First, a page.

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    Bsp Blocking

    Geez...

    In Hammer you can select edges so easily (in vertex editing mode). When you cut brushes, new geometry is rebuilt instantly. You can see the model in wireframe and reshape it and everything with the texture rendered in perspective view. When you cut the brushes, the origin (pivot in udk) automatically resets to the brush centre - making it easy, if you're trying to mirror geometry, to precisely cut brushes in half and clone them, then reclone and reclone, etc. You can instantly rescale brushes - just grab the brush and move it or resize it (no need to go into "translation mode" or whatever).

    You can't do any of this stuff in UDK. I can't even find a way to reset the origin/pivot on a cloned brush to its precise centre. It seems like they want you to awkwardly reposition the builder brush into place every time you want to build any new brush. I guess brush order is a huge deal in UDK. Too bad it's so easy in Hammer.

    Now I know why they stress modelling everything in max or maya in UnrealEd - the tools in the UDK editor itself are clumsy at best.

    #2
    If you say so. I have been using UEd since UT3 came out and never had any issues with BSP....

    ...Also, brush order is a really easy concept to understand.

    I don't know what exactly this post was supposed to try and accomplish, looks more like a childish rant than anything coherent.

    "Outdated Engine A's Editor is so much better, blah, blah"

    If you don't like it, don't use it. /shrug

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      #3
      Yea, because Source renders stuff like brushes a lot faster and can have huge worlds like in UT 3 or other UE 3 games... oh wait.

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        #4
        yep
        i find myself using mainly static meshes because of that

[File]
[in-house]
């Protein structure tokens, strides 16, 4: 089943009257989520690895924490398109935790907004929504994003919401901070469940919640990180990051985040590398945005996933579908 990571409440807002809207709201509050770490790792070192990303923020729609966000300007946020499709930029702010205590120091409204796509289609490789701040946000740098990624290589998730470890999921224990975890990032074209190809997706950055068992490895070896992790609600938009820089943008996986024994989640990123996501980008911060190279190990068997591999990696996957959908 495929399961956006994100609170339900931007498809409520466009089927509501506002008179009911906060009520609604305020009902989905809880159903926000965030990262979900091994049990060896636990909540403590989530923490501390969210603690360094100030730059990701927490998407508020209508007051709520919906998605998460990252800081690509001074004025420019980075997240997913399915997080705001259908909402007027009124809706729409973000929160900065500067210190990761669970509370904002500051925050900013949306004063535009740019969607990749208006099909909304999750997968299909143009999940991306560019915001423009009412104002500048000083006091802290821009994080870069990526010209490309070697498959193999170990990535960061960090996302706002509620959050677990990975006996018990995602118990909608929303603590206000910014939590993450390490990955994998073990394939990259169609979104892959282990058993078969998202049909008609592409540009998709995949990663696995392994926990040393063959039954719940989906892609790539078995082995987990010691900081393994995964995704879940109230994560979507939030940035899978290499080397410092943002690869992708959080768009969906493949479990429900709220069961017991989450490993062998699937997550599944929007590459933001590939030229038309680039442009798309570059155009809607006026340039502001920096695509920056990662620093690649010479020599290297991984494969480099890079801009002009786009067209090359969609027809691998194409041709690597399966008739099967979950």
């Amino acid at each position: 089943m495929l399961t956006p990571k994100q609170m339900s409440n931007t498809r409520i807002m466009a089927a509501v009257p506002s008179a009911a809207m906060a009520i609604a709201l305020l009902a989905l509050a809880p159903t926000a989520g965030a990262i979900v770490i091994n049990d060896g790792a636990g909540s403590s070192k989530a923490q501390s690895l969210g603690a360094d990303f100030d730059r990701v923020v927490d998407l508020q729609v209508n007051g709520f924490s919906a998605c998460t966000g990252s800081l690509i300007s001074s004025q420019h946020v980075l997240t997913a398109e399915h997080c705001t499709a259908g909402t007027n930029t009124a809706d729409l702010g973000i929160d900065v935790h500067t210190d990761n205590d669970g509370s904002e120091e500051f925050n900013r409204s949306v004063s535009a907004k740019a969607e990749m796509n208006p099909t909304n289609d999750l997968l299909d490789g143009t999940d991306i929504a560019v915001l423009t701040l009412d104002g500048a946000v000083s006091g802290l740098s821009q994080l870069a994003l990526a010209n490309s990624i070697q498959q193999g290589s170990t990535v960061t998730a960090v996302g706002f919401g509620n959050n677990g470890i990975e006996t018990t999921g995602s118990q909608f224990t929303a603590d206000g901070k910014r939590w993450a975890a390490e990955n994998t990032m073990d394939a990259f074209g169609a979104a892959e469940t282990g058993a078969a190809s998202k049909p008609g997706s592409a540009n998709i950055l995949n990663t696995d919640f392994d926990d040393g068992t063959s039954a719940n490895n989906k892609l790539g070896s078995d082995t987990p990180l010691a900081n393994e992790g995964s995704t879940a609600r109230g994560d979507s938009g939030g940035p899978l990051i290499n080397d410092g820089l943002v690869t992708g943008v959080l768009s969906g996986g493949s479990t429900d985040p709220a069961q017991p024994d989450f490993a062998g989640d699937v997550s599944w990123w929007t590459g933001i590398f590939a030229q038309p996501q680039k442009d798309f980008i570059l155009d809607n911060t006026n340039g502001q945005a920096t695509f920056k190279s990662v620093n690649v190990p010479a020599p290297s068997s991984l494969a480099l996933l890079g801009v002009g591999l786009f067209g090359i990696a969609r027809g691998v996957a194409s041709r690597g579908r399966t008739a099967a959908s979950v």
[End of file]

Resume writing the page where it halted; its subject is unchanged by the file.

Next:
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          #5
          Or perhaps it's because people use Static Meshes for over 95% of their maps now. If you want to produce levels out of BSP then you're looking at the wrong engine, sure it can do it, but it's made for meshes which look so much better.

          It sounds like you've come from using just one engine, and you've got used to Hammer's way of building, which is very outdated. There is also UDN [http://udn.epicgames.com/Three/WebHome.html] which you should look at if you're stuck.

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            #6
            Well, let's face it, the guy is right. BSP in Unreal is hideously clumsy compared to Source.

            On the other hand, absolutely everything else in Source is hideously clumsy compared to Unreal.

            I've come from Source and it's a tradeoff I'm managing just fine.

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              #7
              Originally posted by Xendance View Post
              Yea, because Source renders stuff like brushes a lot faster and can have huge worlds like in UT 3 or other UE 3 games... oh wait.
              Was talking about the basic modelling operations, not rendering open worlds.

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                #8
                Originally posted by Piranhi View Post